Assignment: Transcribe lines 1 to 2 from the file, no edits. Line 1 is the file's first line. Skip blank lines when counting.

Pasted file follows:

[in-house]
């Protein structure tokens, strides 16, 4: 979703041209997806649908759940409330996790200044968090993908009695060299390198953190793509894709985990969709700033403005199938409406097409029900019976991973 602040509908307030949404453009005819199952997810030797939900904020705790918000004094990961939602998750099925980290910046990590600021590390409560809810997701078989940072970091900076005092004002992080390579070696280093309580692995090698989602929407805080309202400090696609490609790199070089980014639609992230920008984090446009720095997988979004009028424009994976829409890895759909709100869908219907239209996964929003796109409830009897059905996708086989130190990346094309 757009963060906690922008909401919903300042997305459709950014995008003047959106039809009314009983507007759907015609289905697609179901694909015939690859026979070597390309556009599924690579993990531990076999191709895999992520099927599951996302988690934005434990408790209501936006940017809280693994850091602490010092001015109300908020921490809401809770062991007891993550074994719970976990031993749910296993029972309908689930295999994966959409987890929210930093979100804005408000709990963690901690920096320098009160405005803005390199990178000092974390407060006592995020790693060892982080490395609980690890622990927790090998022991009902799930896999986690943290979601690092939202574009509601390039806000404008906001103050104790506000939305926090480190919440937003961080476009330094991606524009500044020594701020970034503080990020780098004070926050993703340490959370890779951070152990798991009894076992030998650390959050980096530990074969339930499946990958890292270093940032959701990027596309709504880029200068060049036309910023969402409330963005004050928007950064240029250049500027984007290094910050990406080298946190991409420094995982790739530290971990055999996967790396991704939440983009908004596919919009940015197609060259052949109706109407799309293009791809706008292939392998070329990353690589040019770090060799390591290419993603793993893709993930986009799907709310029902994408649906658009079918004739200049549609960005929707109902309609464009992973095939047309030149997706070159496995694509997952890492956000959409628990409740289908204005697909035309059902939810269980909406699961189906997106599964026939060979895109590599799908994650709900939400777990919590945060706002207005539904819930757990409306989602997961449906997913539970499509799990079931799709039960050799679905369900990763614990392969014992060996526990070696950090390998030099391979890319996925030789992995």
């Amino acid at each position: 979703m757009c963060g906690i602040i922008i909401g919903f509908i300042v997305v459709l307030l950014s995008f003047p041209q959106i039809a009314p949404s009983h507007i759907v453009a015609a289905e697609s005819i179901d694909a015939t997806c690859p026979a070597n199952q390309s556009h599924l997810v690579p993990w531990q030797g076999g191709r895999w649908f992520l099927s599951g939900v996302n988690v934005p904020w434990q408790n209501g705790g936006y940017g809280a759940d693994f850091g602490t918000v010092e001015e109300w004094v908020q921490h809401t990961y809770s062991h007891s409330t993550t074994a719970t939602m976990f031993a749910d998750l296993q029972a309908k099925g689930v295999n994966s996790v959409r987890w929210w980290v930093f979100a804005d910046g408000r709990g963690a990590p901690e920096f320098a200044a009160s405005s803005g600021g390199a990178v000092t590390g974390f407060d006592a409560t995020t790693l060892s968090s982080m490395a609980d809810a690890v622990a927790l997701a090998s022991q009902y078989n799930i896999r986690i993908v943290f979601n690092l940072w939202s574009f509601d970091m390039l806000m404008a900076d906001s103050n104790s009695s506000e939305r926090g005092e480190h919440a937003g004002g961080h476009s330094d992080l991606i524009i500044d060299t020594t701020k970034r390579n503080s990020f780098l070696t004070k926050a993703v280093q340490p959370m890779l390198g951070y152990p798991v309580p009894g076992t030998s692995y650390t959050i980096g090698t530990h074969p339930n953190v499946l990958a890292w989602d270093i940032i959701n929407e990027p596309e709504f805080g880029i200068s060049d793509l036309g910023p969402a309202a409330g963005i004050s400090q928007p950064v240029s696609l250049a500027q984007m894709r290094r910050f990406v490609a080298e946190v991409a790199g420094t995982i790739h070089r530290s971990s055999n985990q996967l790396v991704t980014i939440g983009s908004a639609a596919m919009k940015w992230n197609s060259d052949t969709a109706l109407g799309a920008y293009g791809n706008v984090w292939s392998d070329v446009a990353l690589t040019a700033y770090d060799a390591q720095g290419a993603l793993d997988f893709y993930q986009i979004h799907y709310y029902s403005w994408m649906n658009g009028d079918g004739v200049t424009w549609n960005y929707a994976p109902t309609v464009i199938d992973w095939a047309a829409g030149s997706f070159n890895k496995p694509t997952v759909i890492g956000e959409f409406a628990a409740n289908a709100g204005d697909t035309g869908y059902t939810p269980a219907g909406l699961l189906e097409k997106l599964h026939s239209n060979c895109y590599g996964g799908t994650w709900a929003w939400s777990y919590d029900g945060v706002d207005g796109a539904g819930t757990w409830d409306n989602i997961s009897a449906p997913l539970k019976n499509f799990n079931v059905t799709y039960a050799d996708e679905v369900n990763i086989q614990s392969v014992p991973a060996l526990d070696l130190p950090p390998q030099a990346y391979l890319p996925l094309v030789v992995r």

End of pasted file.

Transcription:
[in-house]
């Protein structure tokens, strides 16, 4: 979703041209997806649908759940409330996790200044968090993908009695060299390198953190793509894709985990969709700033403005199938409406097409029900019976991973 602040509908307030949404453009005819199952997810030797939900904020705790918000004094990961939602998750099925980290910046990590600021590390409560809810997701078989940072970091900076005092004002992080390579070696280093309580692995090698989602929407805080309202400090696609490609790199070089980014639609992230920008984090446009720095997988979004009028424009994976829409890895759909709100869908219907239209996964929003796109409830009897059905996708086989130190990346094309 757009963060906690922008909401919903300042997305459709950014995008003047959106039809009314009983507007759907015609289905697609179901694909015939690859026979070597390309556009599924690579993990531990076999191709895999992520099927599951996302988690934005434990408790209501936006940017809280693994850091602490010092001015109300908020921490809401809770062991007891993550074994719970976990031993749910296993029972309908689930295999994966959409987890929210930093979100804005408000709990963690901690920096320098009160405005803005390199990178000092974390407060006592995020790693060892982080490395609980690890622990927790090998022991009902799930896999986690943290979601690092939202574009509601390039806000404008906001103050104790506000939305926090480190919440937003961080476009330094991606524009500044020594701020970034503080990020780098004070926050993703340490959370890779951070152990798991009894076992030998650390959050980096530990074969339930499946990958890292270093940032959701990027596309709504880029200068060049036309910023969402409330963005004050928007950064240029250049500027984007290094910050990406080298946190991409420094995982790739530290971990055999996967790396991704939440983009908004596919919009940015197609060259052949109706109407799309293009791809706008292939392998070329990353690589040019770090060799390591290419993603793993893709993930986009799907709310029902994408649906658009079918004739200049549609960005929707109902309609464009992973095939047309030149997706070159496995694509997952890492956000959409628990409740289908204005697909035309059902939810269980909406699961189906997106599964026939060979895109590599799908994650709900939400777990919590945060706002207005539904819930757990409306989602997961449906997913539970499509799990079931799709039960050799679905369900990763614990392969014992060996526990070696950090390998030099391979890319996925030789992995």